But do not imagine that this same genteel language in any way softens the impact of the horrible crimes that provide the story with its plot. This is no cozy mystery in which a murder is quickly recounted and then fades in its literal detail out of the picture so that the reader can concentrate on the “fun” of the detection process. On the contrary: One of the main components of Tallis’s detection process is the close analysis of the act of murder itself and this involves the detailed examination of each corpse.
Night after night on our modern TV screens, watchers of crime-series see morgues and autopsy tables float before the camera, but rarely does one come as close to the work of the pathologist as in Tallis’s Vienna where Professor Mathias, the elderly “gnome-like pathologist” goes about his macabre business before the sometimes averted eyes of the ever shockable Detective Inspector Rheinhardt, his young consultant, Dr. Liebermann and the much cooler scientific gaze of Miss Amelia Lydgate, a very proper English lady, a student of pathology at the University, a talented microscopist, an “expert on blood,” and an early feminist with “sororal sympathies.”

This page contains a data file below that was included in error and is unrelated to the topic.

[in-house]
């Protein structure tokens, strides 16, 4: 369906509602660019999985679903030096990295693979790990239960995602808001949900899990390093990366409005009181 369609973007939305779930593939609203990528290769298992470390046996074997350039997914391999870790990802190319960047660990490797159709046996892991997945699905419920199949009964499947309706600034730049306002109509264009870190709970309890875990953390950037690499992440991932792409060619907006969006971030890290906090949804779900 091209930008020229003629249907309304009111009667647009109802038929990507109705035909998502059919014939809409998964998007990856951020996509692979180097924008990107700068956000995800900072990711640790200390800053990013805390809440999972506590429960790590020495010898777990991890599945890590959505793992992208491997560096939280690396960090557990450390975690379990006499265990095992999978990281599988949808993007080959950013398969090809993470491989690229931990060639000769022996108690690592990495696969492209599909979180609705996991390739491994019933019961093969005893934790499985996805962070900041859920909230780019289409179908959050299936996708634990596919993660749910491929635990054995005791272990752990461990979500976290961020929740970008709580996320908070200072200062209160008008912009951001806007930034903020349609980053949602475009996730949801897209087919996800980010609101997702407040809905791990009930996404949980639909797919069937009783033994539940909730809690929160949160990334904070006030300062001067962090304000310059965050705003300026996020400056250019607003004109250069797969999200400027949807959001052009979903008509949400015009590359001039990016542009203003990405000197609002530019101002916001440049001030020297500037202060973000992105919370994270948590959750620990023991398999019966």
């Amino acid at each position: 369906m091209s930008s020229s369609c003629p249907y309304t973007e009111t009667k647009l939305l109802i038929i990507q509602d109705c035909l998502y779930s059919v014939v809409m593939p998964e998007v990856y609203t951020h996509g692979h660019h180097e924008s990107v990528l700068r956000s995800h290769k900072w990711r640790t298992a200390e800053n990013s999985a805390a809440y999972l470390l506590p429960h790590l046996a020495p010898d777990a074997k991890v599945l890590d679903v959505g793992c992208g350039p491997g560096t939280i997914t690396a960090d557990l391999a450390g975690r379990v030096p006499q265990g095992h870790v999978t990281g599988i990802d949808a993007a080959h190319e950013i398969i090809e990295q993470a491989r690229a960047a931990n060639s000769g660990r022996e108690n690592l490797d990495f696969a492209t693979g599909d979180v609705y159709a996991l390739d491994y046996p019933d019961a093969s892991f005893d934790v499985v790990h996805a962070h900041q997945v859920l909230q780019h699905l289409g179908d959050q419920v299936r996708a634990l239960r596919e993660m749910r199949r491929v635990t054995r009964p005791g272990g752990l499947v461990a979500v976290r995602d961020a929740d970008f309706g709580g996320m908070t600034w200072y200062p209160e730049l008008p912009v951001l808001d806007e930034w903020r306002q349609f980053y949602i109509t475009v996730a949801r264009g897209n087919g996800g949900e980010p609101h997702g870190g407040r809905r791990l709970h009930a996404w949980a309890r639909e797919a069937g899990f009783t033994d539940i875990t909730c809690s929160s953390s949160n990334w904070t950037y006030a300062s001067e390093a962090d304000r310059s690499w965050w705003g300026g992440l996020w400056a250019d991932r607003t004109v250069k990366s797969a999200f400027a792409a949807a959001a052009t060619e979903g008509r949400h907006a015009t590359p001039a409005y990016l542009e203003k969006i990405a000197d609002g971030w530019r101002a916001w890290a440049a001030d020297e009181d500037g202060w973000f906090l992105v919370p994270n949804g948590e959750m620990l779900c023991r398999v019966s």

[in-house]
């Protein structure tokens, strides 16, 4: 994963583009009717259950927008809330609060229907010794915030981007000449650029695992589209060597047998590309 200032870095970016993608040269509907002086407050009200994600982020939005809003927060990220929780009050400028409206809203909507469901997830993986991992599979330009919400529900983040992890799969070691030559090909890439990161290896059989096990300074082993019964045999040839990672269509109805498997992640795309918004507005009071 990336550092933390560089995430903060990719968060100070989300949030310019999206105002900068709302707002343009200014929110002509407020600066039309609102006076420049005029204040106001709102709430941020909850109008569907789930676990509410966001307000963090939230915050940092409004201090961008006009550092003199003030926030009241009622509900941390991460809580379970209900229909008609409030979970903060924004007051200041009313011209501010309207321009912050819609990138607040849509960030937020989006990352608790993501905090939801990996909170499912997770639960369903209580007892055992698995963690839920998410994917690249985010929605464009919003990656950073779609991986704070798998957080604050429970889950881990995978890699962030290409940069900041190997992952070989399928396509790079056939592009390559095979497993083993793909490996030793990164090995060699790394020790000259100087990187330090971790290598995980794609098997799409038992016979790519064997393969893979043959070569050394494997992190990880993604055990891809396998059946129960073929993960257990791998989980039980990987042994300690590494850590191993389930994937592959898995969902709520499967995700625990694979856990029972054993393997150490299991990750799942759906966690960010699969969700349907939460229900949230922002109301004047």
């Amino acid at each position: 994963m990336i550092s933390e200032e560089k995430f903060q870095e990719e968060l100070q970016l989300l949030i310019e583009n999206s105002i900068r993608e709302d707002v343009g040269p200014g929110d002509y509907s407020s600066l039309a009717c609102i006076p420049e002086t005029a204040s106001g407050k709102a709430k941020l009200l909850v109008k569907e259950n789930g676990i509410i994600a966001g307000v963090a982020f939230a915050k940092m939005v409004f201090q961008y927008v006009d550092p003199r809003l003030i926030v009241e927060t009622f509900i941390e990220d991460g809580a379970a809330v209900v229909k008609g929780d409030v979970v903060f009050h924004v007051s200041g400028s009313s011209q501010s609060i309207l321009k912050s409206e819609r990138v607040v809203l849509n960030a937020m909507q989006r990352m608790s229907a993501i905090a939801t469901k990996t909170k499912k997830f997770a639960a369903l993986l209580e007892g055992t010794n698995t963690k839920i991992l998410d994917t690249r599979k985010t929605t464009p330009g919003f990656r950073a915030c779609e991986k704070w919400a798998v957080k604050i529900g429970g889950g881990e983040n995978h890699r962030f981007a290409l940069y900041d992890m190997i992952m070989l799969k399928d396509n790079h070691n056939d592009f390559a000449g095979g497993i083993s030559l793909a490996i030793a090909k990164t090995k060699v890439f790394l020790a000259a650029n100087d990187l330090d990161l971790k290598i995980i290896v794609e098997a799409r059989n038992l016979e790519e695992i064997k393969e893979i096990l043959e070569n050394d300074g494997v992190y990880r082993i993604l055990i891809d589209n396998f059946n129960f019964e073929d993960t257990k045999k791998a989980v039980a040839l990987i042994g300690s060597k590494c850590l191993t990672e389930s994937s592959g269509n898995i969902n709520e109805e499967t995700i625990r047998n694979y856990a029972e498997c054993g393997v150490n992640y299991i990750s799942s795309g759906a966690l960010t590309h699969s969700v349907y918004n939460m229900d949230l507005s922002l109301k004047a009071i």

Stately language serves here not to mask the horrors of this process but to make them quite palpable, as when Mathias, burying his face in the underwear of the victim and inhaling deeply, explains his actions to a mystified Rheinhardt: “I am employing my nose—a somewhat underestimated organ—to detect . . .” he paused before adding, “masculine traces.” In the next autopsy, Miss Lydgate, amazingly (amusingly?) follows suit in the examination of the corpse itself: “she did so with the serious determination of a convalescent eager to experience the invigorating tang of a coastal breeze.” Rheinhardt has recourse to smoking a cigar, with the Professor’s permission.